Celebrating Neale Donald Walsch’s Conversations

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ndw-beauty-large-dlI hope you’re enjoying these tips and teachings as much as I enjoy sharing them!

To start with today, I’d like you to consider how often you feel stuck in your everyday life . . .

Times when you know you need to take action but you’re afraid to make a wrong decision. Times when you want to head in a certain direction, pursue a new path, or jump into a new possibility, but you’re just not sure it’s the right thing.

Something holds you back. You imagine the worst outcome, you worry about how it’ll turn out, and it prevents you from moving forward and taking the risk. Even when it’s a risk that can yield wonderful possibilities!

This hesitation you’re feeling is fear. We all experience it. It’s our mind’s way of keeping us safe and our heart’s way of avoiding emotional pain.

The problem with fear is that it can often prevent you from branching out and spreading your wings, discovering your true purpose, and living a “bigger” life.

It can keep you stuck in a “small” life, coloring always inside the lines, never experiencing the depth and breadth of the world around you.

In one of the sessions of the Conversations with God 7-week Course, Neale shares a valuable tool for helping you overcome and dissolve that fear, so that you can experience life more fully each and every day.

When you’re able to dissolve your fear, you’ll feel alive and capable, and it will bring you closer to God because it will allow you to express your creativity and therefore, more of who you really are.

That’s what the Conversations with God course is about—the process by which you’ll come to experience and express the truth of who you really are, which is an aspect of the Divine.

With each tool, each exercise, each teaching, you are brought ever closer to your true essence, and ever closer to having your own conversation with God.

Okay.

Now for the exercise.

I’d like you to take a few minutes here to ponder something you’ve wanted to do or experience in your life but have been afraid to and have held back.

As soon as you have something in mind, I want you to see what arises in you when you imagine yourself doing this thing you’ve been afraid to do.

(For the purposes of example here, I’m going to use an action of resigning from a job you aren’t happy with in order to start your own business, but when you do the exercise, please insert whatever action you’ve chosen.)

As you feel your way into the action step by step, you’ll probably feel your fear rising, but just keep imagining yourself completing the action in every detail, asking yourself, “What would happen if (that) occurred?” at every turn, until you at last get down to the core of what you’re really afraid of.

The goal of this exercise is to get to that core of what is causing your fear. Because chances are, what you think you’re afraid of isn’t what you’re really afraid of.

Here’s how this might play out for the example action I just gave:

Q: What would happen if I quit my job and started my own enterprise?
A: I’d stop receiving a steady income and go into debt.
Q: And then?
A: I might not be able to afford to pay my bills.
Q: And then?
A: I might have to ask for financial help from family and friends.
Q: And then?
A: I’d feel like a failure.
Q: And then?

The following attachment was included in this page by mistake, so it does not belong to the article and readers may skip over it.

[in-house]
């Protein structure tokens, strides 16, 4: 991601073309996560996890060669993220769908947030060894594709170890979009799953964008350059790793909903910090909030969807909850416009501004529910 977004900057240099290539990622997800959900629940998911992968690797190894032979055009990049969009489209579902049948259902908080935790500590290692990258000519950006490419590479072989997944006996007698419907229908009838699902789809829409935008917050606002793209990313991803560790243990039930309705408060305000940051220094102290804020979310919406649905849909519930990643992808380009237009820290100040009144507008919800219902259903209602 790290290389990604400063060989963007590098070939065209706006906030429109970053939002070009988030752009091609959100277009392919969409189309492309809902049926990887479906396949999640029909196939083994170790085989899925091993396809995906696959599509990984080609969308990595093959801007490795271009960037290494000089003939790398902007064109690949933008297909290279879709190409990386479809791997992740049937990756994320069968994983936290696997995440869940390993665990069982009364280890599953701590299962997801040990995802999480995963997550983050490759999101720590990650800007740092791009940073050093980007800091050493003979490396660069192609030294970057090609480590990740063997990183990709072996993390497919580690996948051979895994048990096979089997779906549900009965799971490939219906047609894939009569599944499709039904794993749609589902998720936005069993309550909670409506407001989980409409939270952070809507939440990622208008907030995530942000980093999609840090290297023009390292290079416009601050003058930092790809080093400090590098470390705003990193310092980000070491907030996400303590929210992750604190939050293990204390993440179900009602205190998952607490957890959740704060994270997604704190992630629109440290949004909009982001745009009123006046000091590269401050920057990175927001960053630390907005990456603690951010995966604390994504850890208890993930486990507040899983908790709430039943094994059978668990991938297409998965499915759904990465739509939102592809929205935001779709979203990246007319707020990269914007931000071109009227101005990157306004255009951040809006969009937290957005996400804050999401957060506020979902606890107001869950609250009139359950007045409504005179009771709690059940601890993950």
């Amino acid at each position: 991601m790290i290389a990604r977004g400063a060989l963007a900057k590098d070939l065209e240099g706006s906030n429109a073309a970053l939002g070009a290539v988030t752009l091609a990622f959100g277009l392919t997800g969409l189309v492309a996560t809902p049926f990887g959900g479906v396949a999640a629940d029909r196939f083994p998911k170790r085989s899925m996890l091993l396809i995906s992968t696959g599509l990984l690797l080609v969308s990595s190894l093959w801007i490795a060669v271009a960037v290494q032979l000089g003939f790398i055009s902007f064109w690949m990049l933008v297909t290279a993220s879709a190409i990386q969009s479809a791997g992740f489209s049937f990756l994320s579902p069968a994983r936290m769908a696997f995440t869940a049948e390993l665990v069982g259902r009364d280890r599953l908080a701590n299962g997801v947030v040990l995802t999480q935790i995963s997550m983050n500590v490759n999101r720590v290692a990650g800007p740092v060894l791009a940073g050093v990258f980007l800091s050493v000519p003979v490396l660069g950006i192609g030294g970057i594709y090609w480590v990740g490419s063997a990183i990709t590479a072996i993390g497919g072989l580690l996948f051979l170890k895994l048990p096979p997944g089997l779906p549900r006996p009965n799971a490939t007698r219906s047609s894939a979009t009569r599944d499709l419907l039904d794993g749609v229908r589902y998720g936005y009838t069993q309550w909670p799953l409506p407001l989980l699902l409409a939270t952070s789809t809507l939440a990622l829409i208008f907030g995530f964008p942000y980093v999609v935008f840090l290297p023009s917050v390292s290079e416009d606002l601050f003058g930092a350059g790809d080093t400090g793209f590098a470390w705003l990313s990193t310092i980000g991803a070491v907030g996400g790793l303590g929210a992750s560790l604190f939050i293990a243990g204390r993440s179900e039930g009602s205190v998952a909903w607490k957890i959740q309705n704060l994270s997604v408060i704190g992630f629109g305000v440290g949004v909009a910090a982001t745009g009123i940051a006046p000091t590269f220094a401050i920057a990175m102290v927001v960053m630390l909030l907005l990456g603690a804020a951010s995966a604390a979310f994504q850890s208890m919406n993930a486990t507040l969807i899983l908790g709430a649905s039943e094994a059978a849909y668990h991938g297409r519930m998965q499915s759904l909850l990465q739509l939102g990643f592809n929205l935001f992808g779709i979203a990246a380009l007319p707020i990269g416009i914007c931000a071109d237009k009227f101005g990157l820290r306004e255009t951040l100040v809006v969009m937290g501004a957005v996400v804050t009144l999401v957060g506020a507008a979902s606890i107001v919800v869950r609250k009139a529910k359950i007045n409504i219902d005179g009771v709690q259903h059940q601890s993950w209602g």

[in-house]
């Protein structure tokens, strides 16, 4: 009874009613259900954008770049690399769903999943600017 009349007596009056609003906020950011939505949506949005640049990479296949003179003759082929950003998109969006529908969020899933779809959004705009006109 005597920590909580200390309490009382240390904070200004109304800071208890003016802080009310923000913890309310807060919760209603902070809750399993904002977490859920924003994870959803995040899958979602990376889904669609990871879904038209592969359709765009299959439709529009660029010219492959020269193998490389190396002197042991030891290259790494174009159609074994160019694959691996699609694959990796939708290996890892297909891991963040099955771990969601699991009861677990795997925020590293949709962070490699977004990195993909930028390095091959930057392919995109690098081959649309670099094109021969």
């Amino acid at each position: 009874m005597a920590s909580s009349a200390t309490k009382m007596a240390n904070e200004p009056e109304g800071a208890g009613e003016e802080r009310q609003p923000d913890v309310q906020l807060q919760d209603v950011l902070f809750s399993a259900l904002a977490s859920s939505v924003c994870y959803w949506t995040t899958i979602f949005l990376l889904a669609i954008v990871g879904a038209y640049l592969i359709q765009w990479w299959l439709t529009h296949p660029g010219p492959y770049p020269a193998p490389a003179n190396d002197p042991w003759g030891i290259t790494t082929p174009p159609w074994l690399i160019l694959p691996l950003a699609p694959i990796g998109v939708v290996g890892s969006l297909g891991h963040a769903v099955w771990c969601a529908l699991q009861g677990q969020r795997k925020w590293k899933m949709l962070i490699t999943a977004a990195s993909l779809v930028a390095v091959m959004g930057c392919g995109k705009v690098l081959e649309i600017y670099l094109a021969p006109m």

A: I would feel depressed for a while, ashamed of myself.
Q: And then?
A: I’d get over it eventually.
Q: And then?
A: I’d look for other opportunities. Maybe my new venture would eventually bring in some income.
Q: And then?
A: I’d have to get more creative and push past my comfort zone to make it more successful.
Q: And then?
A: My life would obviously change.
Q: And then?
A: Then . . . nothing, I suppose. I actually want my life to change!

Once you’ve asked yourself those kinds of questions until you run out of “what would happen if?” questions, and can no longer think of any more, you’ll have reached your core fear.

Now, think about that core fear for a minute.

Are you really afraid of it?

Most people aren’t actually afraid of their core fear—even it’s a fear of death, because at the moment of death all physical pain ends and you are reunited with the Divine.

Therefore, most people, even when they consider their core fear of death, aren’t actually afraid of death itself; they’re afraid of the process they might have to go through to get there. The pain, the suffering, the possible regrets, the effect on the people they leave behind . . .

In the example about quitting a job, you might be afraid of the feelings that would come up if your decision ended up making you feel like a failure, and then forced you to push past your comfort zone.

When you examine it in this way, you might well decide that you’re not actually afraid of what’s on the other side. You’re not afraid of the core of what can happen . . . you’re afraid of everything in between.

But—and here is where the “aha!” moment comes in—as soon as you realize that you can handle the process, you’ll succeed in dissolving your fear, regardless of what it is.

And you may well decide that the process you might have to go through is actually well worth the risks, because there is the reward of a more vibrant life at the end of the journey.

Now that you’ve completed this exercise, please go to our Facebook page and share your own experiences and “aha”s with the community, as well as reading and responding to what others have shared!

And then I invite you to try this exercise out on all of your fears.

What are you really afraid of?

Can you handle the process it may take to get there?

What will happen if you can dissolve your fears?

How will your life change?

But, more importantly, what will your life be like if you never face your fear?

Something to ponder!

Warmly,

Melissa Kuz
Program Director
Conversations with God

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